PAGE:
Northwestern University and Evanston's Only Daily News Source Since 1881

The Daily Northwestern

Northwestern University and Evanston's Only Daily News Source Since 1881

The Daily Northwestern

Northwestern University and Evanston's Only Daily News Source Since 1881

The Daily Northwestern


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Bad cop, no doughnut

Bad cop, no doughnut

By Alison Knezevich

The Daily Northwestern

Customers arriving at an Evanston Dunkin’ Donuts on Friday morning were surprised to find themselves responsible for freeing police officers from a hostage situation on the roof.

Throughout the day, Evanston Police Department employees were paraded onto the roof of the store, 1900 Dempster St., for “Cop on Top,” a fund raiser for Special Olympics Illinois.

“Good morning!” shouted EPD Sgt. Robert Mayer to customers — some who became quite confused — heading into the store. “How are you doing today?”

Mayer had been perched on the roof since 5:30 a.m. He was one of eight EPD employees — including Chief Frank Kaminski — who volunteered to take turns being held hostage on top of the store.

Hostages were “released” only when customers donated money to attendants outside the store.

Police chaplain the Rev. Kate Guistolise and officer Heidi Bernhardt collected

donations from passersby on their way to the store for morning coffee and donuts.

Those who donated at least a dollar got a coupon for a free donut. A donation of $10 or more earned the customer a refillable coffee mug.

Guistolise said everyone was generous but she joked that not everyone had the same motivation.

“Some of the people say, ‘Can we pay you to keep him up there?'” Guistolise said. “We say that’s OK as long as they make a donation to the children.”

EPD exceeded its goal, raising $1,036, said Bernhardt, who coordinated the event with Mayer.

But the EPD hostages encountered some bad weather during their captivity.

A gust of wind even knocked down the ladder — which provided their access to the roof — during a thunderstorm that broke out at about 10 a.m.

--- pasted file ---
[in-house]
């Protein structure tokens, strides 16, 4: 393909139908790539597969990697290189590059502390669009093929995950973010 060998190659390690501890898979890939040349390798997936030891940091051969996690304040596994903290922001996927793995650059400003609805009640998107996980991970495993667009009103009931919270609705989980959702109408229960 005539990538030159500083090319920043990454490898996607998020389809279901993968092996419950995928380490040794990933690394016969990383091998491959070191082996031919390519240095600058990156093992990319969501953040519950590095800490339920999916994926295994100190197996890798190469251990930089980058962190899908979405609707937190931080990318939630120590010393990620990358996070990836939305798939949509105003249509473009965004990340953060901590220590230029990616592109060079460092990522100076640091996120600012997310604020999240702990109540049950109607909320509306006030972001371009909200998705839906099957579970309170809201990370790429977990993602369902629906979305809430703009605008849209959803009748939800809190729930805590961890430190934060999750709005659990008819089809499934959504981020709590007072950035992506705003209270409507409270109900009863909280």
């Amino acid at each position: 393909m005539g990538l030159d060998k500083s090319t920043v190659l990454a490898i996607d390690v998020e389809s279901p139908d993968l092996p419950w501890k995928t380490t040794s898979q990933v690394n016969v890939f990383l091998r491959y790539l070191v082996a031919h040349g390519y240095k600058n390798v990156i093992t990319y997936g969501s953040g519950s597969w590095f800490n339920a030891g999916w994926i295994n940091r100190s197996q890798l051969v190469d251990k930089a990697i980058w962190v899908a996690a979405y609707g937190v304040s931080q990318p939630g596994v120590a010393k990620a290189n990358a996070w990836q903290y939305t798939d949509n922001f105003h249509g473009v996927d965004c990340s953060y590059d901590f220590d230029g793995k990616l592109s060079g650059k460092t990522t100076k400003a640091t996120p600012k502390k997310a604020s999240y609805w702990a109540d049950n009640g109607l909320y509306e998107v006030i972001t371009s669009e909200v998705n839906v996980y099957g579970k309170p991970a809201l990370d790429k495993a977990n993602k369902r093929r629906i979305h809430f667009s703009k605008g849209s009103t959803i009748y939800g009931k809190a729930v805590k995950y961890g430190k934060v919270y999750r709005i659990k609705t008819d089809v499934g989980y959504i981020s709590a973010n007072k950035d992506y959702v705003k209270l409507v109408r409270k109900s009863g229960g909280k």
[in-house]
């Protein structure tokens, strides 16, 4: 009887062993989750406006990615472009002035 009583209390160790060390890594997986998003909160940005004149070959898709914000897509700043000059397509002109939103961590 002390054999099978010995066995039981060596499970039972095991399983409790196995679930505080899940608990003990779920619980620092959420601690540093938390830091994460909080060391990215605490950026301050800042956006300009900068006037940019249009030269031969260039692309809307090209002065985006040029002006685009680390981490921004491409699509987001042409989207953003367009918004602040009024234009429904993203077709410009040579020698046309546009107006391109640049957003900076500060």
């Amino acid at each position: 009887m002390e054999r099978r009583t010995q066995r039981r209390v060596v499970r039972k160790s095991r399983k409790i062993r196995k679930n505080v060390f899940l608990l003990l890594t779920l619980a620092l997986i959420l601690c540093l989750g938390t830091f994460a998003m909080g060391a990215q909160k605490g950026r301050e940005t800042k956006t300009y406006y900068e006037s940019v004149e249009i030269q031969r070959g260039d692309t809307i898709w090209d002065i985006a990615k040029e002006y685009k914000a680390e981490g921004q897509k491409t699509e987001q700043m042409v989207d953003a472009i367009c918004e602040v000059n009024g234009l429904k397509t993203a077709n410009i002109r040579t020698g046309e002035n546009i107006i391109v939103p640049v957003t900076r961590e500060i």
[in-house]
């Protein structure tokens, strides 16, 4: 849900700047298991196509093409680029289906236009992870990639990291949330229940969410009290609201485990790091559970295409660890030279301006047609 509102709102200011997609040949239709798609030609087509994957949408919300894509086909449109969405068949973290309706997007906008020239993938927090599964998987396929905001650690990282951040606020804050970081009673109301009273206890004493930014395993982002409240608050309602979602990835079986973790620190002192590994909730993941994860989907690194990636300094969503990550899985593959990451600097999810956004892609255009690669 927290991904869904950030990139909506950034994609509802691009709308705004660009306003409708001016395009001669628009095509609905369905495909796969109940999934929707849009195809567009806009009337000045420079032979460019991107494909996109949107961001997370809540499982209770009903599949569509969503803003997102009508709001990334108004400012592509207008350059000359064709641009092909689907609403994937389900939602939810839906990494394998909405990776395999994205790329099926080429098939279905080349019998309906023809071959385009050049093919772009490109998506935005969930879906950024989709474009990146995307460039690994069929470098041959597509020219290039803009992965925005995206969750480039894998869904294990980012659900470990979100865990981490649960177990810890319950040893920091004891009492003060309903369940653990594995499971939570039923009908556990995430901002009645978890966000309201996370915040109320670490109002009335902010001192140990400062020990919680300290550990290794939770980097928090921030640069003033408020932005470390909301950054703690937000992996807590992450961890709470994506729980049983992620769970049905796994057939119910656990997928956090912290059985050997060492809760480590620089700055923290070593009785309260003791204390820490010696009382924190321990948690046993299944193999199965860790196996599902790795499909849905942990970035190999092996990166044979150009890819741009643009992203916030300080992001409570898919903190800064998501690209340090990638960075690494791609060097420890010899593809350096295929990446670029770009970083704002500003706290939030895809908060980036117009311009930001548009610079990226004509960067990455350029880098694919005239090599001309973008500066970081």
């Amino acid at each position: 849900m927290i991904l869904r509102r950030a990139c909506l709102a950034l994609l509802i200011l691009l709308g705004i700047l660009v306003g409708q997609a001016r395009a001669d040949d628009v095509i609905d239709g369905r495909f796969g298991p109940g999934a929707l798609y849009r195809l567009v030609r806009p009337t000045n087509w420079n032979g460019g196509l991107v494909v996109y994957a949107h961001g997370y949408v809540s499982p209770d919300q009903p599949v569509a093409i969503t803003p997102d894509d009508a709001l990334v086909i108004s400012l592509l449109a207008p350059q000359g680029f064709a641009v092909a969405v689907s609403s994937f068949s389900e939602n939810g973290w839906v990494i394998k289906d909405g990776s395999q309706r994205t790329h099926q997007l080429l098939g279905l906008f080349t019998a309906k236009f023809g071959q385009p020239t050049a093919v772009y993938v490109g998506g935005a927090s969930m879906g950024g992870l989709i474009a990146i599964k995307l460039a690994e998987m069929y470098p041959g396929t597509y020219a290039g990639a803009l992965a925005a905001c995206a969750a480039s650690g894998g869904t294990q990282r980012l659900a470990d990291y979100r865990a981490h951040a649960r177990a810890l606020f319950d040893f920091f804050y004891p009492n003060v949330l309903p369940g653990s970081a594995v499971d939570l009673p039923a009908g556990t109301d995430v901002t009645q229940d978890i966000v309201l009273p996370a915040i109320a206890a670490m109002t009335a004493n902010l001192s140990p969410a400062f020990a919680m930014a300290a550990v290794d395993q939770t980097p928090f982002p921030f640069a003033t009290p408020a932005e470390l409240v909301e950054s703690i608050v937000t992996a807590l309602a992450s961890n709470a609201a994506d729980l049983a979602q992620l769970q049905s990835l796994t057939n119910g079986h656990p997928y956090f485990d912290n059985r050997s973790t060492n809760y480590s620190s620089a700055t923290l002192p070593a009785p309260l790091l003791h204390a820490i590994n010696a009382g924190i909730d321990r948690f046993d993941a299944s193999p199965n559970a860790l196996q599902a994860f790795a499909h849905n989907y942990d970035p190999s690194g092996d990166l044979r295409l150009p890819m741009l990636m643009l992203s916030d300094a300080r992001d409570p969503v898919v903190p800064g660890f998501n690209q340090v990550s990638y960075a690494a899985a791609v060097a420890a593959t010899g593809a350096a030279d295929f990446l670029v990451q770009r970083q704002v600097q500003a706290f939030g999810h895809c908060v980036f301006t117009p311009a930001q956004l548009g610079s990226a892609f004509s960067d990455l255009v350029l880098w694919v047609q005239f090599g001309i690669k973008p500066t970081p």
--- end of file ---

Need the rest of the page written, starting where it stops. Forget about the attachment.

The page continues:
Store manager George Ceratti said many customers used their coupons Friday.

“They use them right away,” Ceratti said. “They love it.”

Sherry Gregory, a secretary at the City of Evanston’s Levy Senior Center, 300 Dodge Ave., stopped by the donut shop on her way to work. She later returned to buy four more mugs for her co-workers.

Gregory said many of her colleagues at the senior center admired Special Olympics athletes and wanted to help them in any way they could.

“For them to want to be part of the Olympics, that’s something special,” she said.

Mayer, who kicked off the event, has a long history of involvement with Special Olympics, having become the coordinator for EPD’s

Special Olympics activities eight years ago.

In April, Mayer also received a community service award from EPD for raising more than $10,000 for the cause. He said police departments across Illinois also have worked with the organization.

“It’s something that the police departments have always embraced,” Mayer said from atop the roof.

And Bernhardt said the department sponsors year-round events to benefit Special Olympics. In March people gave officers money to jump into Lake Michigan for the “Polar Plunge” fund raiser.

In June the department will participate in the Law Enforcement Torch Run, where police departments across the state carry the Special Olympics torch through their hometowns before passing it on to neighboring departments.

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Bad cop, no doughnut